Pilot dredging program begins at Gold Coast Seaway

The Broadwater is tidal, going out as much as 20m from shore, posing dangers for most sail and motoryachts.
Jeni Bone
The first step in opening the Broadwater to larger vessels should be completed by Christmas with Gold Coast City Council putting up $2.5m to remove 200,000 cubic metres of sand off the eastern end of the Gold Coast Seaway.

Mayor Ron Clarke and Broadwater MP Peta-Kaye Croft launched the pilot dredging program last week, explaining that the sand removed will be used to replenish several Gold Coast beaches around Burleigh and Miami.

However, Cr Clarke and Ms Croft reiterated the program was not the solution for the troubled waterway but was instead the first step in making it safer and easier to navigate for larger vessels.

'The Seaway channel currently has a mariner's warning and the build-up of sand has prevented larger vessels from interstate and overseas coming to the Gold Coast,' Cr Clarke said.

'Visits by these big vessels can be worth many millions of dollars and providing them with access will be a boost for our marine and tourism industries.'

Queensland Minister for Main Roads, Fisheries and Marine Infrastructure Craig Wallace said the offshore dredging program was a first for the seaway and offered a range of benefits.

'This project is an excellent outcome for the Gold Coast marine industry and highlights theQueensland Government's commitment to the Steering Committee partnership and to improving outcomes for the city's waterways,' he said.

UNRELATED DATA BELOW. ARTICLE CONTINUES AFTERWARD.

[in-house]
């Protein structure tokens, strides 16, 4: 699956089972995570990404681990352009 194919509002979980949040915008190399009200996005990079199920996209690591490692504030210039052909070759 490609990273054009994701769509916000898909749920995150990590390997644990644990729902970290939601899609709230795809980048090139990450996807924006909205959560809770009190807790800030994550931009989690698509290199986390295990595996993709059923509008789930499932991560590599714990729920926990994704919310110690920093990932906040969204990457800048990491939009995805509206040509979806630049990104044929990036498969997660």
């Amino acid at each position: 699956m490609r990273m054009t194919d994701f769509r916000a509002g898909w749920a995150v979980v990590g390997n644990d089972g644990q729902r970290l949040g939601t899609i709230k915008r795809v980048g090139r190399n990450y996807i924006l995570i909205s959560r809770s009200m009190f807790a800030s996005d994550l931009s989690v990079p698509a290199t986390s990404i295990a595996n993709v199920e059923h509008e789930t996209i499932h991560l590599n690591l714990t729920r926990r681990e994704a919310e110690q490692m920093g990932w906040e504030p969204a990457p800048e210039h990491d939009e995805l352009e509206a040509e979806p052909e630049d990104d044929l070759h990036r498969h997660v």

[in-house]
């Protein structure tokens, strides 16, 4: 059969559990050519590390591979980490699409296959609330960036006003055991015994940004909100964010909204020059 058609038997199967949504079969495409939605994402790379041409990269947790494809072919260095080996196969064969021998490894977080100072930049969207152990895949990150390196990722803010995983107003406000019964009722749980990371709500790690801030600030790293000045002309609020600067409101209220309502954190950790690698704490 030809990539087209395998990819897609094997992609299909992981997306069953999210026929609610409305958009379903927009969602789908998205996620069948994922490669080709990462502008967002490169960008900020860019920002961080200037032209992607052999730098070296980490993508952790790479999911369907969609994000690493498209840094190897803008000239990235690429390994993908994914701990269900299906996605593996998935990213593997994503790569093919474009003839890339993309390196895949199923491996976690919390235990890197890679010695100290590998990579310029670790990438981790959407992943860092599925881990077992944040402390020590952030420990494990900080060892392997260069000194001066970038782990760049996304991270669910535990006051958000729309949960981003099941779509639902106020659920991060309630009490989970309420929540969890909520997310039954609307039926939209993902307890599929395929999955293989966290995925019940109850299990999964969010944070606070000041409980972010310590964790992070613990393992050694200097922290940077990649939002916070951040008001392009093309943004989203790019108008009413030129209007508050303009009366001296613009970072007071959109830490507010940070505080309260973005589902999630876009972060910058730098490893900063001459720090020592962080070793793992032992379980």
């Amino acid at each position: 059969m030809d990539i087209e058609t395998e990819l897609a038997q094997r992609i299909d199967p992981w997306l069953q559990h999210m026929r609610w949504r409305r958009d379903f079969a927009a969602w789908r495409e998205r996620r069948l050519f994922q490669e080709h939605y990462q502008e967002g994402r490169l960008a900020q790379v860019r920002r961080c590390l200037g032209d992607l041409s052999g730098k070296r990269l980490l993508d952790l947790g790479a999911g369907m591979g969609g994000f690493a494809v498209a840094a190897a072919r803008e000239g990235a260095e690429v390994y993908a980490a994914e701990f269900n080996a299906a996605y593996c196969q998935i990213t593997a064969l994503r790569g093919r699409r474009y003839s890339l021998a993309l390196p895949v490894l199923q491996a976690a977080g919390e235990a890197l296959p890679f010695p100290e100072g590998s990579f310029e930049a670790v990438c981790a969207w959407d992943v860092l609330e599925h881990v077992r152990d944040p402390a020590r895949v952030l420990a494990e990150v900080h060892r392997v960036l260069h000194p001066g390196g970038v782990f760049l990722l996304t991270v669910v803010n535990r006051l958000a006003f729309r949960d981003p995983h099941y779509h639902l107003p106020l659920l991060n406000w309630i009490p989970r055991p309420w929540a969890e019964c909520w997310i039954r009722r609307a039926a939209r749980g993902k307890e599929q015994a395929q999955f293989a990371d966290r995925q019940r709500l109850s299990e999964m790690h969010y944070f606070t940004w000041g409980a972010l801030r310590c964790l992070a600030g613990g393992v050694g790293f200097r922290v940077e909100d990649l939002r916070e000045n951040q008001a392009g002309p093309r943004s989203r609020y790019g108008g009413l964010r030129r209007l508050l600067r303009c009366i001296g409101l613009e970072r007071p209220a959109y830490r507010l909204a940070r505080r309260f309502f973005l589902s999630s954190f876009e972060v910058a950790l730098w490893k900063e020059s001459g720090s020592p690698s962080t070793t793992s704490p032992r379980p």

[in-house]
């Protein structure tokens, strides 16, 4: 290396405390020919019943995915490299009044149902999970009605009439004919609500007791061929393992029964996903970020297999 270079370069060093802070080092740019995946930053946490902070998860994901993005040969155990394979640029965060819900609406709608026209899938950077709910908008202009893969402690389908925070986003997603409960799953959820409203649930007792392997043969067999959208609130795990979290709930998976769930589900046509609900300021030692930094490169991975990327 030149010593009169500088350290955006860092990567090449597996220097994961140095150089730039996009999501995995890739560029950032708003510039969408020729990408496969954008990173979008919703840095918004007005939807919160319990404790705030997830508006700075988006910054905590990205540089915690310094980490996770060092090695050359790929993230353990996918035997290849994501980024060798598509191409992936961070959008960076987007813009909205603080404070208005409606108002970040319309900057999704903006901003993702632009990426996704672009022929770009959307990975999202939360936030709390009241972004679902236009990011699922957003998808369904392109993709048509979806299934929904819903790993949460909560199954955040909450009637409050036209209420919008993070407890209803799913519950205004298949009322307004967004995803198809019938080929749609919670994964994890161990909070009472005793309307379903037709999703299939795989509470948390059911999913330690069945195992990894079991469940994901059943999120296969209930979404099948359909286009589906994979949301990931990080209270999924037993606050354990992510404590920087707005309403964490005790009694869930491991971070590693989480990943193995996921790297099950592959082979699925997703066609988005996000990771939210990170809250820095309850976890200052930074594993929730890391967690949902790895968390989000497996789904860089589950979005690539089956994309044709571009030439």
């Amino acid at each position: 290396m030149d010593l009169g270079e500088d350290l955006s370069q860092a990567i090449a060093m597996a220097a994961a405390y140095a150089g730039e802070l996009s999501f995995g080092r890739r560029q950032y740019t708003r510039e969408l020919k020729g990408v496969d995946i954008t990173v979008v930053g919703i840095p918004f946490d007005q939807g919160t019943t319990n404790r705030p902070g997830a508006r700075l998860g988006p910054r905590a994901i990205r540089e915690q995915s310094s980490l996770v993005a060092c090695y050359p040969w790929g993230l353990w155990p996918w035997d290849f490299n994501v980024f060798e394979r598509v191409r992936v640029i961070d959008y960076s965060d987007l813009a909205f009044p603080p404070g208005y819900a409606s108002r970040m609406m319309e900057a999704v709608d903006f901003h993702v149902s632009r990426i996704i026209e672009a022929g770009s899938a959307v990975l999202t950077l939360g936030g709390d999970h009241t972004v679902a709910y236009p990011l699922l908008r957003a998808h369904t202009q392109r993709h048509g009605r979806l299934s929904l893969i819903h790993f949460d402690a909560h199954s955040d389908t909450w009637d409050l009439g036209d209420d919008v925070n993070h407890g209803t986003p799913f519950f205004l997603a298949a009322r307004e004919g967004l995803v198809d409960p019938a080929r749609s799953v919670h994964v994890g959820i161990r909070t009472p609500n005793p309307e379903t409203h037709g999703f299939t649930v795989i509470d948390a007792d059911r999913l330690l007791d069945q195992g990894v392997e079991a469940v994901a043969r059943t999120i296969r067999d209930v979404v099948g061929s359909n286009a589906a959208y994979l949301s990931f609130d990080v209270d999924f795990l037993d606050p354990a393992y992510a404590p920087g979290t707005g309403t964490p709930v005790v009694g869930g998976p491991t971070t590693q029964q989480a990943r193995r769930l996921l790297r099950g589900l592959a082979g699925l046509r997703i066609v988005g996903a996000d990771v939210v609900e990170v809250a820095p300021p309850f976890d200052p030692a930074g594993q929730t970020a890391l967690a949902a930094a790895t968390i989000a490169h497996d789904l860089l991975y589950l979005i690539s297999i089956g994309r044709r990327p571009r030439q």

'Not only will the project aid navigation through the Gold Coast Seaway, the dredged sand will then be deposited offshore from beaches such as Surfers Paradise. This will provide better defence against erosion due to storm activity or king tides.

Broadwater needs re-dredging
. .


'So it is definitely ‘win win' and identifying projects that will benefit one of the state's busiest waterways is one of the key objectives of the Steering Committee.'

Marine Queensland CEO Don Jones welcomed the announcement, saying the dredging program recognised the importance of the seaway to commercial and recreational boat operators.

'This is a positive outcome and will make a difference to anyone who uses the seaway - it is no secret that the build-up of sand can create hazardous conditions,' said Mr Jones.

'We are pleased to see the Waterways Steering Committee moving dredging projects forward and we look forward to continuing to work with the State Government and the Council for the benefit of Gold Coast boaties.'

Industry organisations and the boating community have welcomed this initial step, but warn that it should be part of an ongoing program of rehabilitation for the waterway, clearning the silt in canals and main access routes which make the Broadwater hazardous and in some cases impassable.